The Shadowmancers’ strengths are conjuring up discardable allies to do your bidding, whilst the Clunkmasters are proficient with their item cards which help stack attacks and defence. It’s a lot to get your head around and even after my hours in the game, I’m by no means good. It’s deceptively difficult and I’m still learning how to be consistent, even if the RNG of enemies and the cards I get may not end up in my favour. The challenge and the open ended parameters of being successful makes Wildfrost so addictive to play, even after the hours I’ve put in -I’m bad at it. I never blame the game, but rather click on to where I made my mistake and go again.
House of Cards
Progression does make the game slightly easier, but it’s not the answer to your problems if you’re stuck in battle. You complete challenges like – Do X amount of damage or Equip X amount of charms and you’ll soon start to build out your base of Snowdwell. There’s a barn that nurtures pets to be better cards when you take them on your run, an inventor that creates new items cards and a couple others that assist you on your journey.
The fact that you can’t choose what to concentrate your achievements on to what best suits you at the time is a little disappointing. As well as challenges to unlock certain charms or new cards being few and far between when you’re learning the ropes. It feels unforgiving and unrewarding outside of your initial runs and it does force you to look more inward to grant success. I’ve mentioned charms a couple of times, these are usually a per run equippable that you put on your card. They buff different stats depending on what you can get and obviously the harder challenges grant you better charms to use.
They’re also found on the map when you’re on your run. Every run starts with a battle then it goes to a map view where there are two different paths to take. Usually, you’ll be picking between a charm or a new companion card that fights alongside you or money to spend at a shop that’s also on the path. You can only hold a certain amount of champions and there’s also a ‘Muncher’ that will eat your cards, for veterans to card games with RNG, this mitigates getting random hands that won’t be effective in battle. The map view is probably the least polished aspect, but it’s seconds of your time.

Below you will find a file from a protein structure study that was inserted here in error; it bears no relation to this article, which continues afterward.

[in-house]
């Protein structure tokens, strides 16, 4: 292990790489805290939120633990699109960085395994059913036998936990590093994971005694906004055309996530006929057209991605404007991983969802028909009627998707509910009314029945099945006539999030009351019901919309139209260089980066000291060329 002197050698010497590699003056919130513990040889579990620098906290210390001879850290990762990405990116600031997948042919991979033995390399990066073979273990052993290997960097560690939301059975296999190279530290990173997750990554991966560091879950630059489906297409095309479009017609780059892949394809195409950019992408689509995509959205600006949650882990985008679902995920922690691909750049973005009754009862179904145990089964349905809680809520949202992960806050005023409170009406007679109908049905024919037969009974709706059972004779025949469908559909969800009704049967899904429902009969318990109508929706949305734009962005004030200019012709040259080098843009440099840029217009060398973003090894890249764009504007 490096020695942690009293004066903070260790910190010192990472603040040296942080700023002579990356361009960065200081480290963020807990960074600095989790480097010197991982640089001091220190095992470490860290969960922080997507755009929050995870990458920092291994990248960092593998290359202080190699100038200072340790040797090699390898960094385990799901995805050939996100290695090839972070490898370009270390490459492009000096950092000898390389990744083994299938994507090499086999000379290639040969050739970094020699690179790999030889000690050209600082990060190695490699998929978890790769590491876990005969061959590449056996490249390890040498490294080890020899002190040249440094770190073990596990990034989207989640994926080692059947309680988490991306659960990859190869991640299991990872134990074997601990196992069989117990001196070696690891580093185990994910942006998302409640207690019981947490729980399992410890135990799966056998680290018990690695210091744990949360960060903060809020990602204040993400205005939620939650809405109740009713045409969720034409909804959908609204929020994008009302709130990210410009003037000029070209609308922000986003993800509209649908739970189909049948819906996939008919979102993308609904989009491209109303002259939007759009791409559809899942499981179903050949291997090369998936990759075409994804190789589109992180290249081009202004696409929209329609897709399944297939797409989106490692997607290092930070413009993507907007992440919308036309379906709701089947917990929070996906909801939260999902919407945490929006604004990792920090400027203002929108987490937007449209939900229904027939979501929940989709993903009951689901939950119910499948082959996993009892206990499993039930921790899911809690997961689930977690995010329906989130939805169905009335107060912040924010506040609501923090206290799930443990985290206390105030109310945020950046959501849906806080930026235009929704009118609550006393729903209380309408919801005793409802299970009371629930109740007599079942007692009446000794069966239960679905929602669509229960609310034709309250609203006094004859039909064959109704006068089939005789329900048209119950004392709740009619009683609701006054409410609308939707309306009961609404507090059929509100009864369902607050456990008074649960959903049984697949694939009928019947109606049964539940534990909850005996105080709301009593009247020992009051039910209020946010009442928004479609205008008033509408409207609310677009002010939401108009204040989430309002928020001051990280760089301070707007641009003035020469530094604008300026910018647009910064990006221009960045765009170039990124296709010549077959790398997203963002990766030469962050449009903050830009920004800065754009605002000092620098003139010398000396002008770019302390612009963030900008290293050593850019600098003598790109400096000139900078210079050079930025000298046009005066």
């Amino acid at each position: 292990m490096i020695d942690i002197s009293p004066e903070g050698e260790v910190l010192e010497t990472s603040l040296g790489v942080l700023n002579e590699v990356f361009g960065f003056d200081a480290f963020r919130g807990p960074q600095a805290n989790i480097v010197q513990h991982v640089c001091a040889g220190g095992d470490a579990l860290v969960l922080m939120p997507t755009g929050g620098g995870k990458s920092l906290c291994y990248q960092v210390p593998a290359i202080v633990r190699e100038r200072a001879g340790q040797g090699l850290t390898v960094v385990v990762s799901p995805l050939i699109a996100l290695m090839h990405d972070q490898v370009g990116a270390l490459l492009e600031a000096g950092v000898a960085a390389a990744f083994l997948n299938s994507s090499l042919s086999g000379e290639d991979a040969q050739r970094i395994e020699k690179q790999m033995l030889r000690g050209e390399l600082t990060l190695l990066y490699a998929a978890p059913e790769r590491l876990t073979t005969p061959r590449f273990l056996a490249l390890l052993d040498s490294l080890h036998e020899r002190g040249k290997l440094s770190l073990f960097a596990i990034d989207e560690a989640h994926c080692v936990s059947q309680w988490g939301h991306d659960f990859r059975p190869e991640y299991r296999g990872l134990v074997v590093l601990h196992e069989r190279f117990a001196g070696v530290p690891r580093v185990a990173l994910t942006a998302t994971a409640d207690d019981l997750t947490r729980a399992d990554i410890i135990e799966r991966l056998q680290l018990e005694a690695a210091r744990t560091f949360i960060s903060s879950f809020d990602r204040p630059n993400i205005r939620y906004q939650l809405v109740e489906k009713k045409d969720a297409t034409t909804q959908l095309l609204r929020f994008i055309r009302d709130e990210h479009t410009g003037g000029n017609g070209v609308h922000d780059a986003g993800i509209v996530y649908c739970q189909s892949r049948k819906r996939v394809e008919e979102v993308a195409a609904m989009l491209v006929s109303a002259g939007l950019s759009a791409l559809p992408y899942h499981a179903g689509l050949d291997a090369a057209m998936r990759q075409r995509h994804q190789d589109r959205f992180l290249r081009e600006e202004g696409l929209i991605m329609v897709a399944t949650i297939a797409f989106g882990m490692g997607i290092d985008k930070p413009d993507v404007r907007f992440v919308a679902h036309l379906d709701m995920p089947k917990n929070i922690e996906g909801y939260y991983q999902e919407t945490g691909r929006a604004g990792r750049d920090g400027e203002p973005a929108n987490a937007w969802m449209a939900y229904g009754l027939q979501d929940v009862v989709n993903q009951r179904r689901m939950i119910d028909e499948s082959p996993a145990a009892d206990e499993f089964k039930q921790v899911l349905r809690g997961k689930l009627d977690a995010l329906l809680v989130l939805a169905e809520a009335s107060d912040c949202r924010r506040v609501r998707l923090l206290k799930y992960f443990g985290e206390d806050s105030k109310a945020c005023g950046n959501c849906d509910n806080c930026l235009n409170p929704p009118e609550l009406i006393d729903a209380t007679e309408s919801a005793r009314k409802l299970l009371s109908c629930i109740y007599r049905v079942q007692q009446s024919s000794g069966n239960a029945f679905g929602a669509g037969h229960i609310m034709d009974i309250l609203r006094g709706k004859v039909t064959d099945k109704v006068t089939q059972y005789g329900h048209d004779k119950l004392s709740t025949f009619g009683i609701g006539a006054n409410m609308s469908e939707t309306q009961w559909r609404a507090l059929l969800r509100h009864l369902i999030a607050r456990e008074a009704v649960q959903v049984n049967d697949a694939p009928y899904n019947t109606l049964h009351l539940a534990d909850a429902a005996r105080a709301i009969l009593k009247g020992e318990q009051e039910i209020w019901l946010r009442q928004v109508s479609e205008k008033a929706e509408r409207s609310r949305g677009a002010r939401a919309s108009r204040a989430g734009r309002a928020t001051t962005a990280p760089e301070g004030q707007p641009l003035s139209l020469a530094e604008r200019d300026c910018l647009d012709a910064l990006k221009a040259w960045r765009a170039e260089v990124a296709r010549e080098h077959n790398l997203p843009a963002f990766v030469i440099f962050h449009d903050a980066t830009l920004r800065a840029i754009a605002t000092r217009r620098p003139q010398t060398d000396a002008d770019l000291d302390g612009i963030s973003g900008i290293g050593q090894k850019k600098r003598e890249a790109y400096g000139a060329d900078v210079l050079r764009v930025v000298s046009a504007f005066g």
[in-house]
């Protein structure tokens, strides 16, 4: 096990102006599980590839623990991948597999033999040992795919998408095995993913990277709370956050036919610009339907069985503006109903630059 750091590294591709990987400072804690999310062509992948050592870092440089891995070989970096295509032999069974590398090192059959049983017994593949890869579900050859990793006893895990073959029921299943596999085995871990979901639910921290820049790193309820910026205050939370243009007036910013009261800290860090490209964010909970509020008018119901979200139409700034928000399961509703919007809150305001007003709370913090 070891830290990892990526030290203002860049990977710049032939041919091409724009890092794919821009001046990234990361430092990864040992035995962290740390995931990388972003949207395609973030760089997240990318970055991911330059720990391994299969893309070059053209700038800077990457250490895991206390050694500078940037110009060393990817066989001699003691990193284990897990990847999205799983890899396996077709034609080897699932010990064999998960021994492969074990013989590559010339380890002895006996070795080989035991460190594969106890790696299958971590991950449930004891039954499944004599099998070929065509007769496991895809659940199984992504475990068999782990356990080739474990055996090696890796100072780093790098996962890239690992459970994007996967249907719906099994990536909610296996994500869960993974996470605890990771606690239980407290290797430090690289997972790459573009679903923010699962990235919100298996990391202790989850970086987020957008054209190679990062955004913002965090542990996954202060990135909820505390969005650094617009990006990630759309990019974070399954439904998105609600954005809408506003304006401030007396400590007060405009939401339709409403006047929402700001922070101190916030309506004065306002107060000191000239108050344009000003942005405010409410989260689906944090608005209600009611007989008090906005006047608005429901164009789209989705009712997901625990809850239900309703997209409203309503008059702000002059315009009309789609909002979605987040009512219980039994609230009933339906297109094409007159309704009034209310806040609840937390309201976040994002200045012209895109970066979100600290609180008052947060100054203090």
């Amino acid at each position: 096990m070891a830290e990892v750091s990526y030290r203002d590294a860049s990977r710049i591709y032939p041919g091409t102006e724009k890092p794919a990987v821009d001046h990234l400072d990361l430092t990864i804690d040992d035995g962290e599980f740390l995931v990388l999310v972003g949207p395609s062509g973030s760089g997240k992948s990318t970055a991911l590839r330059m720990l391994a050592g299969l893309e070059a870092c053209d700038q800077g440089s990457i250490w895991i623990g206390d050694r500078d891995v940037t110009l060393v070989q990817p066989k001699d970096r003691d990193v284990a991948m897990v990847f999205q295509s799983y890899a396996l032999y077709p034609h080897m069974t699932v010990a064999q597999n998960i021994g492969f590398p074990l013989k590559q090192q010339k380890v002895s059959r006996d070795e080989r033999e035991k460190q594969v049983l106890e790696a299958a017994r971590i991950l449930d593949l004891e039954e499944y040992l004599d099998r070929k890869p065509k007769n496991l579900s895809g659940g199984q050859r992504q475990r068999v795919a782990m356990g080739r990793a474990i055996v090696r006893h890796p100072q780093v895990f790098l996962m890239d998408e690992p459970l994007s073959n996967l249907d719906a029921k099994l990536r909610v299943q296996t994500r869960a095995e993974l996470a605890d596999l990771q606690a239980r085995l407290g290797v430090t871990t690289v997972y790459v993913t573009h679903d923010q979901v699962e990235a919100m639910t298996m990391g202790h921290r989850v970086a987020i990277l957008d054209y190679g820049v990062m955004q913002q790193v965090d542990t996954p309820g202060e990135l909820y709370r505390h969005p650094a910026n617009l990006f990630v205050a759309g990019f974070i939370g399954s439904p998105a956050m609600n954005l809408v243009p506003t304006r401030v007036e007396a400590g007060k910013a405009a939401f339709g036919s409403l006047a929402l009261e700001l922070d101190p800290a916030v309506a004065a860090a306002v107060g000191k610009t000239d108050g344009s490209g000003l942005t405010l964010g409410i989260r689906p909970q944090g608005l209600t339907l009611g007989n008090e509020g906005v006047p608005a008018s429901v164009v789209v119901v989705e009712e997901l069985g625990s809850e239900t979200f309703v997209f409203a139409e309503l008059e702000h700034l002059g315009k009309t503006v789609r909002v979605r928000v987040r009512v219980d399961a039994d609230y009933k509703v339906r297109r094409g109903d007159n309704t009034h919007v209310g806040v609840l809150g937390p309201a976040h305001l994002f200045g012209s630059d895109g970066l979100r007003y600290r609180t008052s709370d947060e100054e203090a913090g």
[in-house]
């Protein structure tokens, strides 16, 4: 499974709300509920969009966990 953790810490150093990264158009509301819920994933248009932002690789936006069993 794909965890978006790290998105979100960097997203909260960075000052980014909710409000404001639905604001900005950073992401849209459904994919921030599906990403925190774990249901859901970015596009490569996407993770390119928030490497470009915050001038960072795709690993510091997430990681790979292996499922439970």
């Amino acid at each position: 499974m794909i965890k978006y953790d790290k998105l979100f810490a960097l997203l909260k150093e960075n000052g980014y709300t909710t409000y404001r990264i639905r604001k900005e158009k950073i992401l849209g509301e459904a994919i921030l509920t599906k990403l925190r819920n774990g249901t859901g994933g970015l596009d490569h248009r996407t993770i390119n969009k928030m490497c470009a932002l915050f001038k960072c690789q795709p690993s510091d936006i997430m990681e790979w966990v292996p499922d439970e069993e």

The screenshots in the review as well as the trailer show it already, but the art design from Gaziter is a perfect element in Wildfrost. It’s a cutesy Adventure Time-like aesthetic that really cuts through the frustration of the hard gameplay. I can’t stay angry at my failures when cards like Naked Gnome show up in battle. The art style is expertly crafted going beyond just making the game look good, it develops a tone synonymous with the gameplay that compliment each other greatly.
The music from Paul Zimmermann multiplies that relationship between style and game by fitting into the world so well. I saw that Paul tweeted that the music was inspired by the instruments Gaziter designed and I love that, it makes sense when Wildfrost is such a cohesive package. The folksy orchestra with a blood-pumping Shamisen leading the charge when you’re in a battle adds a grandiose scale to every fight and really gets stuck in your head.
Read ’em and Weep
Do I wish Wildfrost guided me for a little while longer? Yes. Do I wish the learning curve wasn’t akin to Everest? Yes. The game does a disservice to itself by letting the player discover what works if that pin doesn’t drop for hours. At first, I couldn’t help but begrudge the games balancing for putting me through the wringer; it might be a completely different game but it’s an easy comparison to my first soulslike – Bloodborne.
Once everything clicks, it clicks and I’m glad I had the blind confidence in Wildfrost to persevere because the core gameplay is a blast. I do think if the challenges came a little easier and progression was a bit more tailored to the player it’d make for a better beginning. However, I’ve definitely found myself a game that’ll last by going on the odd run thanks to the daily challenges that only increase the replayability. And when the addictive base gameplay pairs so well with the awesome presentation, it’s worth playing even if you’re not into deckbuilding games.
Sleek presentation and engrossingly deep gameplay makes Wildfrost a distinctive roguelike deckbuilder. It’s a brutal learning curve that might snow you in, but if you persevere and learn you’ll have an overall great time with the game.
Wildfrost is out now on Nintendo Switch (review platform) and PC via Steam.
Developer: Deadpan Games, Gaziter
Disclaimer: In order to complete this review, we were provided with a promotional code from the publisher. For our full review policy, please go here. If you enjoyed this article or any more of our content, please consider our Patreon.